My friend of more than thirty years, J.W., took his own life three weeks ago, at which point I felt I had stepped into a nightmare…and simultaneously into a Psych 101 textbook.
At first, I distanced myself from the misery I felt building in my heart by telling myself it was “just” a tragedy, just an example of someone standing at the epicenter of the kind of perfect storm of baneful vectors that no one could possibly have resisted successfully. According to this initial analysis, his death was no one’s fault at all: not J.’s and certainly not mine, but also not anybody’s. It was thus a tragedy that just happened, something like an unpredicted tsunami or a sudden earthquake. That approach was satisfying briefly, but it quickly lost its luster and I soon moved on—remarkably, just like the textbooks say is the case for so many—to anger. Since the whole world is about me, how could this also not be about me? And how could my friend do this to me, making me feel so terrible and leaving me with one less friend in the world when I already have so few pals left from those happy, carefree years when Joan and I were first married and still living on the Upper West Side? Sure, his problems may be over, I told myself, but mine…who was going to help me come to terms with this loss, so unnecessary and so theoretically preventable but also so devastating? I find it embarrassing now even to have written that last sentence out, but I did spend a few days in just that place. And then, fortunately, I moved on from wallowing in that kind of self-referential ridiculousness and moved directly into the third stage of grappling with this kind of loss, the stage of self-recrimination.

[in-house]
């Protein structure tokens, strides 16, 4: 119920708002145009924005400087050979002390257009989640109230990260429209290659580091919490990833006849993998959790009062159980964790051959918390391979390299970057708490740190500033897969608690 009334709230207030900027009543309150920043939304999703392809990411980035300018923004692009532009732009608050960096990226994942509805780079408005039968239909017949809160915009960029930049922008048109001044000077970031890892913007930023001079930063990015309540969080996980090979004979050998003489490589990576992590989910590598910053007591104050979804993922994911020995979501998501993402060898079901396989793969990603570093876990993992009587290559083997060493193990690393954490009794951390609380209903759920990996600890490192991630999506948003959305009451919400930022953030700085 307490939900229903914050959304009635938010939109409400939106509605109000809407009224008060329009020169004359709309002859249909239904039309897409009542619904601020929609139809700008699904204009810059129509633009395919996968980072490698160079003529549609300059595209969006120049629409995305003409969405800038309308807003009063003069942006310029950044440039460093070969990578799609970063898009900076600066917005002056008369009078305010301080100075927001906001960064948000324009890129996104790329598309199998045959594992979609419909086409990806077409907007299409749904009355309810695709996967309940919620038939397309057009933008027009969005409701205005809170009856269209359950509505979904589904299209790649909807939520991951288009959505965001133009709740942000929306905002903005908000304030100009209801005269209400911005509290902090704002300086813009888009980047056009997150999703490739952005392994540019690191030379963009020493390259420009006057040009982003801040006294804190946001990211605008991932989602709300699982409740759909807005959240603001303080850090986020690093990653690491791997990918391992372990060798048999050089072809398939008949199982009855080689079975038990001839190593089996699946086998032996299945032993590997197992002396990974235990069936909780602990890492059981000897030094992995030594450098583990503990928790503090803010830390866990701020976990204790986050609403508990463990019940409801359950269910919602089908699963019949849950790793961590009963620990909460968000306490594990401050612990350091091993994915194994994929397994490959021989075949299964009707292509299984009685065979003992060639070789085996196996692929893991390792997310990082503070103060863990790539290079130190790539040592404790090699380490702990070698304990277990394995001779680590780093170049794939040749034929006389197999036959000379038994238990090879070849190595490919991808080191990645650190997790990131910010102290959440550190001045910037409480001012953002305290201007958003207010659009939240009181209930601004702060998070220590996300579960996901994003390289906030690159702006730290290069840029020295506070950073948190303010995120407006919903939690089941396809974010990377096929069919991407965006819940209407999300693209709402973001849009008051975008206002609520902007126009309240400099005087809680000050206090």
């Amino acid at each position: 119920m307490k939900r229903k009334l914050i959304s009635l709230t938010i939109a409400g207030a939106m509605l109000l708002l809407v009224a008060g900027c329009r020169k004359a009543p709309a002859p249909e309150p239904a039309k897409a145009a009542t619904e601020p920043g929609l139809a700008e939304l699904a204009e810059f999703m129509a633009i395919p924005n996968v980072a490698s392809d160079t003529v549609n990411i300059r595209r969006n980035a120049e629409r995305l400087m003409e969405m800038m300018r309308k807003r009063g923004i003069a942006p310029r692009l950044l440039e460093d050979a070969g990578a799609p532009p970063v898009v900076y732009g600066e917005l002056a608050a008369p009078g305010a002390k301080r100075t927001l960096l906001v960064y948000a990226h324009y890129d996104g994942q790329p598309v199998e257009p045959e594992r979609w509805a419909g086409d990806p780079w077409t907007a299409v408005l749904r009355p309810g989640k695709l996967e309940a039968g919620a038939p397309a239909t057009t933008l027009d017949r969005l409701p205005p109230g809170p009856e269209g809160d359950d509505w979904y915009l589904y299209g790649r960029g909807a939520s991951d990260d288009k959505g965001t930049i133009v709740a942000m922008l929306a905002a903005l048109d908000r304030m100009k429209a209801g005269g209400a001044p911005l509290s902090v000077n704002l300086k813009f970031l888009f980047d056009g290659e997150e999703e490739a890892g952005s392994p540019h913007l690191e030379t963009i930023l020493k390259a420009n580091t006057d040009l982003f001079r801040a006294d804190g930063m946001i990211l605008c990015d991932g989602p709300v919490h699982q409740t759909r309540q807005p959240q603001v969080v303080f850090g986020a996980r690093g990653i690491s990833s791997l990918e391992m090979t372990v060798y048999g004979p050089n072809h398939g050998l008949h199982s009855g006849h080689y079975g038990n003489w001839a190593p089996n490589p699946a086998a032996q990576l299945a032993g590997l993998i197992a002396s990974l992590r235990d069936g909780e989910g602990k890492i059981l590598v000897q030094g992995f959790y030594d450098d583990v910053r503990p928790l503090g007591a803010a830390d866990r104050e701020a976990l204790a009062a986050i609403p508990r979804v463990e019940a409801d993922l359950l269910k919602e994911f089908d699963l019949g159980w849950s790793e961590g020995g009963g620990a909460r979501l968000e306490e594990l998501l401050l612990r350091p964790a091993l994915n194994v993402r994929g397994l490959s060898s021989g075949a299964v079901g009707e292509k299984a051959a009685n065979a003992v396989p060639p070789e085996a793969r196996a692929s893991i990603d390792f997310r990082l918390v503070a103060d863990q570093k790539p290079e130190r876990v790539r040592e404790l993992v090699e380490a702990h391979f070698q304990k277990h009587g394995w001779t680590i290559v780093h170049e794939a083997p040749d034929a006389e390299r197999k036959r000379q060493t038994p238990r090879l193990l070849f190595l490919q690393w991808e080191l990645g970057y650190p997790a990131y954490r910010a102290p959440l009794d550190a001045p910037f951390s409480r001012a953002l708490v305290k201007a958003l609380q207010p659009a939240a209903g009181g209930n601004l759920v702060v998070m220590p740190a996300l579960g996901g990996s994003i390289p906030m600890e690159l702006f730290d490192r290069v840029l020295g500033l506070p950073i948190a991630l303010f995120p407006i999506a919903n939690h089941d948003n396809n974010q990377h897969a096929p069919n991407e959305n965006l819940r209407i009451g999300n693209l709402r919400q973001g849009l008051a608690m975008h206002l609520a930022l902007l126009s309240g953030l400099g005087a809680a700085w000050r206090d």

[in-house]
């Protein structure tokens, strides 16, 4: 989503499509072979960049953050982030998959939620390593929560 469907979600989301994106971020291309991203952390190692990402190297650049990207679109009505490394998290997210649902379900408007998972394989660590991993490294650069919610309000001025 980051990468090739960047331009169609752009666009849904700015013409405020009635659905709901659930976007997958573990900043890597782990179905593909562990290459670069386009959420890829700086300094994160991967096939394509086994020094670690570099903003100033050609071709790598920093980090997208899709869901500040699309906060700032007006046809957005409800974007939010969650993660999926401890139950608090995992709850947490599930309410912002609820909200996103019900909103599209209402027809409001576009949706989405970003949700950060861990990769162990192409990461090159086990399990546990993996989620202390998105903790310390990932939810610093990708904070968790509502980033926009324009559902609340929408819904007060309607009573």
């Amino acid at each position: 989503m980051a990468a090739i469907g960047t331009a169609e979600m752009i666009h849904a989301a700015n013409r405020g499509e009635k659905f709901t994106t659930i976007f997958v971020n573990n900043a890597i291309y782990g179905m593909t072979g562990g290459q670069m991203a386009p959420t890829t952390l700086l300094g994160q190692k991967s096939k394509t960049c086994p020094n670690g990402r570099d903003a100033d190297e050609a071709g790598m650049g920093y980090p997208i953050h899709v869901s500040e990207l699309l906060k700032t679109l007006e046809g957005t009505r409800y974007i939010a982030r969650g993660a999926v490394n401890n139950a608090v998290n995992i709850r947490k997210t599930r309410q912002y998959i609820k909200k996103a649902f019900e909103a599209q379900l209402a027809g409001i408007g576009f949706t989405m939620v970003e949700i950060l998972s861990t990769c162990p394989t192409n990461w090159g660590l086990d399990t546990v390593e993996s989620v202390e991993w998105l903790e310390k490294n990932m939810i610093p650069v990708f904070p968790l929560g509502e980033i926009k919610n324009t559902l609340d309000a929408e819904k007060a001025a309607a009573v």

And now we get to the heart of the matter. My friend, ten years my junior exactly, suffered from alcoholism and, I believe, depression his whole adult life. We met when I was twenty-eight and a newly minted Ph.D. teaching in the Seminary’s undergraduate program and he was an eighteen-year-old college freshman. Friendship came later, but, in the end, I knew him for thirty-two years, more than half even of my life and well over half of his, and the tragic elements in his personality were visible, even if just barely, from the start. But it was only years later that I gained the experience and insight fully to understand just how potentially destructive those dark features of his inmost nature could become, and did become, later on.
As the years passed, J. followed two paths at the same time.